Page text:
My years studying film also taught me a lot about story structure. How to tell a story economically and cinematically. There’s a grammar in film in the way you structure a sequence of shots that’s similar to the way you structure clauses and sentences in fiction. I’ve read some great books on both editing processes that highlight those similarities.

Each shot, or each sentence, should ask a question that’s part-answered and part-added-to by the next one and the next one. And yet each answer also withholds information until you’re ready to reveal it. That’s basically how to create the illusion of a developing story with suspense. It’s when you have the elements in the wrong order that it jars and seems off.

MD: What do you enjoy most about being a full-time children’s author and what do you dislike?

PB: I love meeting readers. Especially kid readers, because if they enjoy your book they’ll tell you so in no uncertain terms. They say things like: “You’re my favourite author of all time!” “Better than Roald Dahl!” “One of the best books I’ve ever read!”

Those kind of comments are ace, especially if they tell you personally or write you a letter with pictures of the characters they’ve drawn. All of their feedback is such a joy and it’s one of the best parts of writing children’s books.

The worst part is when you see a disparaging adult review online. Especially when they say things like: “I tried to read this book, but it seems like it was written for kids”. Don’t read bad online reviews, that’s my advice. Somehow they stick to your brain much more than the good ones. Maybe it’s their spikes that make them sticky.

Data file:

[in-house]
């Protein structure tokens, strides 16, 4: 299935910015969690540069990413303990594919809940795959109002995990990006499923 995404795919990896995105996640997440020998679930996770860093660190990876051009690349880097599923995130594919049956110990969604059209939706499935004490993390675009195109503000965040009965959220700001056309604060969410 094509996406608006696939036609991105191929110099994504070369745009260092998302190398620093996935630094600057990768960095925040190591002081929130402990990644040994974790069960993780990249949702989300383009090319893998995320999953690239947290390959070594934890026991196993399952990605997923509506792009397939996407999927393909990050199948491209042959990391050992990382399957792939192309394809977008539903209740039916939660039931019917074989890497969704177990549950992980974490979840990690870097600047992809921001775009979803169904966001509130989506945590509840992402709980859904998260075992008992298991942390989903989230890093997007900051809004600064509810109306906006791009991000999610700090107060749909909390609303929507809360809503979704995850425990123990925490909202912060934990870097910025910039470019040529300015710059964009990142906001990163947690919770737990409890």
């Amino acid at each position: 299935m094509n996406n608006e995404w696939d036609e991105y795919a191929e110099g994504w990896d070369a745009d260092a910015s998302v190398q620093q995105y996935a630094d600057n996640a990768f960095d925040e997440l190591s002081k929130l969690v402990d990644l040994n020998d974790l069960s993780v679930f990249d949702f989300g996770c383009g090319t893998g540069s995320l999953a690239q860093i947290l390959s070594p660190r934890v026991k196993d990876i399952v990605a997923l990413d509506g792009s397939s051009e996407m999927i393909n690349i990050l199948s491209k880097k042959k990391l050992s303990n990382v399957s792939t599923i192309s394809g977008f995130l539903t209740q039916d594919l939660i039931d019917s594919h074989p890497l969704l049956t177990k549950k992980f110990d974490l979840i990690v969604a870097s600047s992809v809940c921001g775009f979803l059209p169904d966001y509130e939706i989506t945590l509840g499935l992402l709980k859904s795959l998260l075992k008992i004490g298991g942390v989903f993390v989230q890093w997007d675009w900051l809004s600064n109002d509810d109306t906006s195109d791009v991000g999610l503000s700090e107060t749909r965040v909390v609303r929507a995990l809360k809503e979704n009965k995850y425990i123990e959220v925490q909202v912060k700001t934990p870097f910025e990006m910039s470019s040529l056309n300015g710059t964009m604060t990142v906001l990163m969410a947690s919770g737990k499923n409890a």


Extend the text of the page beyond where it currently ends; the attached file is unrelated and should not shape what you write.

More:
MD: Your record of four books in four years is remarkable! And these are not short chapter books, these are 140-page middle grade novels with tight plotting and beautiful language.  The UK tends to have a much shorter lead time for publishing than in the US, which is exciting in terms of seeing your book come out with a relatively short turn-around, but it also must be an enormous amount of pressure. What advice do you have for other writers—whether they are just starting out or already mid-career— in terms of ‘just getting it done?’ What does a typical day look like for you?